Brand Tasmania Newsletter, August, 2011, Issue 119
A United States-led research team says it has found a way to improve the odds of saving the Tasmanian devil from the fatal Devil Facial Tumour Disease through applying genetic selection in captive breeding programs.
Professor Stephan Schuster of Penn State University said a vital breakthrough had been provided by revolutionary gene-sequencing machines able to read entire devil genomes quickly and cheaply.
Professor Schuster’s team has created a model which enables local devil-rescue programs to test, select and breed animals with the broadest possible genetic diversity. This is critical for the long-term future of the species.
Tasmanian scientists Greg Woods of the Menzies Research Institute, Alex Kreiss and Menna Jones from the University of Tasmania’s School of Zoology and Stephen Pyecroft from the Department of Primary Industries, Parks, Wildlife and Environment contributed to the multi-national project.
“We can use the detailed information in the genome to design captive insurance populations that better represent wild populations,” Dr Jones told The Mercury. “We are also better placed to monitor changes in wild populations.”
More than 300 devils are already being held in protective custody in zoos, wildlife parks and so-called “devil islands” where areas of land are fenced to prevent any contact with wild devils that may carry the disease.
The Devil’s Ark at Barrington Tops, NSW, has a growing population of devils that would benefit, like those at other interstate and Tasmanian locations, from the new technology.
The Ark enjoyed a bountiful initial breeding season in 2011, with 17 imps born to devils that had been released into large-scale bush enclosures in a natural environment similar to areas of devil habitat in Tasmania.
The Save the Tasmanian Devil Program has also been boosted by the discovery of surviving devils in north-eastern Tasmania, where the disease was first detected in 1996.
The fact that devils are continuing to live at “ground zero” suggests that earlier forecasts of extinction through the disease may require re-examination.
Sam Thalmann, a wildlife biologist with the Save the Tasmanian Devil Program, said 30 remote cameras had been placed in a grid across 300,000ha of land (basically the north-eastern tip of the State) during a 20-day survey in February.
“Our cameras detected devil presence at 19 locations,” Dr Thalmann said. “That means that devils were observed at 67 per cent of the sites that we surveyed. Some cameras detected a single devil, while others captured numerous individuals. This is pretty exciting because it means there’s no evidence of extinction in those north-eastern areas. Numbers are down, but the key point is that devil populations are persisting.”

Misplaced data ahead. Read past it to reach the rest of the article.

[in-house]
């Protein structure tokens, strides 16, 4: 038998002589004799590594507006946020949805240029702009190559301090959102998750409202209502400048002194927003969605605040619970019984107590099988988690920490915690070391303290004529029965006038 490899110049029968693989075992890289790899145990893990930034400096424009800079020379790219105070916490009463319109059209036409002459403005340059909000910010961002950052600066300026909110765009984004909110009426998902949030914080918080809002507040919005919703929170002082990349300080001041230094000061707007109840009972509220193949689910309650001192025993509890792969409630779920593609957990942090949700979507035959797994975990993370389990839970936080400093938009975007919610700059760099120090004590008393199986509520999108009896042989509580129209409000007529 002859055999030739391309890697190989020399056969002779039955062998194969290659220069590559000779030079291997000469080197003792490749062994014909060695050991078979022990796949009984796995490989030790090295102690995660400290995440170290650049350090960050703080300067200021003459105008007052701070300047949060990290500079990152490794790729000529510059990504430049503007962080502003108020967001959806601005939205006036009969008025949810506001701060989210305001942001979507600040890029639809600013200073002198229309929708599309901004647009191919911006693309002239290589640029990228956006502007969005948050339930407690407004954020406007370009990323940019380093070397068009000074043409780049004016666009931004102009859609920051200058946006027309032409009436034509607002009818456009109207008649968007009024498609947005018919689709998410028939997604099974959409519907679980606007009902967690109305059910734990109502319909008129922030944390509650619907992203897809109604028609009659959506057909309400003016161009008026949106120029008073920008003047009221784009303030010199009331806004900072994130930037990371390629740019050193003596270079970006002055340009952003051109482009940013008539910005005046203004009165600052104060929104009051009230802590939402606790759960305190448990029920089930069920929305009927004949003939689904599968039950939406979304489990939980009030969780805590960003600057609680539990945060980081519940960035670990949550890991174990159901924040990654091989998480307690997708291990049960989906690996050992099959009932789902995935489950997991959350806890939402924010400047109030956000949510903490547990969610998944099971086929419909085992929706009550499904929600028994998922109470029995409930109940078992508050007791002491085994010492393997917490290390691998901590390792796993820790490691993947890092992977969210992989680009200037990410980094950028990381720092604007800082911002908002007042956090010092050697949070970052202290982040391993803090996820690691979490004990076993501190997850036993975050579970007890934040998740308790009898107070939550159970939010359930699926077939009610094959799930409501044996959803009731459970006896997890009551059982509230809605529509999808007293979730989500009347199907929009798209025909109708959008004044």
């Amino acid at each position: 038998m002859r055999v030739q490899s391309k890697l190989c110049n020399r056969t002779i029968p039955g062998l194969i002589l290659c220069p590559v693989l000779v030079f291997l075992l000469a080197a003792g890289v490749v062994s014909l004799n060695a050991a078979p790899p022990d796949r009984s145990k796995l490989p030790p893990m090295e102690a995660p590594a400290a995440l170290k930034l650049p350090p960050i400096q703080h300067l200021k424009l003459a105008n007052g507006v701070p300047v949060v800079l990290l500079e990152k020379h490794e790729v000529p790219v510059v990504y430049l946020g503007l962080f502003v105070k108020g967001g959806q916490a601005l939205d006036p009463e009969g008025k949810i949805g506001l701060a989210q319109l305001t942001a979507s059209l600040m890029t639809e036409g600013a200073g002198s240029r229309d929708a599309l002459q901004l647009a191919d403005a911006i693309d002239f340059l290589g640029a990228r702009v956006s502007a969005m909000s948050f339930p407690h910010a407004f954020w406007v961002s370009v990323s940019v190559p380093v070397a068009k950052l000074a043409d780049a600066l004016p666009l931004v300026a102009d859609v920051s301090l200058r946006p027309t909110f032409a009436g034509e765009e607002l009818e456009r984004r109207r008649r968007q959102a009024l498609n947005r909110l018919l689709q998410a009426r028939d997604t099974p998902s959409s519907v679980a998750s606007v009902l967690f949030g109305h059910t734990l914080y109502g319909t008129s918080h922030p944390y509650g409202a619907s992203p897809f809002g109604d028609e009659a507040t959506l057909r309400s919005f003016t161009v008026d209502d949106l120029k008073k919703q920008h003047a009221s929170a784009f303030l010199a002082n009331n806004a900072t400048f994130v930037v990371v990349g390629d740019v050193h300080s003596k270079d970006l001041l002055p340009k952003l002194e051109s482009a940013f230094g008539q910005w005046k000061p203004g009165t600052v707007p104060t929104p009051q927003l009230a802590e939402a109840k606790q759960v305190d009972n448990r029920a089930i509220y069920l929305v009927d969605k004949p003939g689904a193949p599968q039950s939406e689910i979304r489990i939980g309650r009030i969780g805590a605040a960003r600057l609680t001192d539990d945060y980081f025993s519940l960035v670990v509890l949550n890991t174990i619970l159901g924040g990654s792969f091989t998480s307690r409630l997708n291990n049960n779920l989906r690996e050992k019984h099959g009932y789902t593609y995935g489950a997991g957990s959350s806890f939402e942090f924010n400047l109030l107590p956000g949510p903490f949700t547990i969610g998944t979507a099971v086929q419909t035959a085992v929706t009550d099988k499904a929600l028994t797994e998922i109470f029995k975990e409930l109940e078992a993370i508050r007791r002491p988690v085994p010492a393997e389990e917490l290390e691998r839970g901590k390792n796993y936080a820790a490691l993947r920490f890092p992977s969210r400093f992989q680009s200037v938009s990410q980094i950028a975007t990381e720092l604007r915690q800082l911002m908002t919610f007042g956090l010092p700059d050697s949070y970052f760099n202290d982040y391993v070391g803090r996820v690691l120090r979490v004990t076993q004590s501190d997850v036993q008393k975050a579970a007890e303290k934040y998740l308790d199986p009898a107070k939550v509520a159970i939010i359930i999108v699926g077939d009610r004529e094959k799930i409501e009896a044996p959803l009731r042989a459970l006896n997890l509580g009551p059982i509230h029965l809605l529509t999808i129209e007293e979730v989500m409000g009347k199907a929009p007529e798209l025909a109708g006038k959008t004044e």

The devil population at Mt William National Park has been studied for many years, mostly through trap-and-release methods, but the remote-camera survey was able to shed light on a wider area.
Devils were lured into camera view using scents, fresh bait and artificial latrines.
Unique blazing and scarring patterns on the photographed animals were used to help identify individuals, allowing researchers to estimate a minimum total of 34 devils across the region. The photographed devils predominantly looked like one-year-olds or two-year-olds. DFTD was evident on some of the devils.
In another development, a feasibility study has been completed into building a 12km-plus devil-proof fence to isolate a healthy wild population at the historic Woolnorth property in north-western Tasmania.
Cancerous cells that cause the deadly tumours are usually passed from animal to animal during fighting and the proposed fence would eliminate any possibility of direct physical contact between the local population and any infected devils that might arrive in the area.
Steve Harris, a Senior Policy Analyst with the Save the Tasmanian Devil program, said: “We’re confident that we could build a quarantine-standard fence that could do the job we want. But there’s still a bit more work to do to ensure that we don’t impact the heritage of the landscape, or operations of the farm. You don’t create problems to fix problems.”
Samantha Fox, a wildlife biologist with the Save the Tasmanian Devil Program, has walked the route of the proposed fence.
“The construction of more than 12km of fencing is a big project and an expensive option,” Dr Fox said. “But when you think about that money in terms of the cost per devil, then it’s great value.
“A fence means the devils remain completely wild. They look for food, raise their young and have lots of room to roam – all the things devils normally do. So, with careful planning and consultation, the fence can be a win/win situation for everybody involved.”
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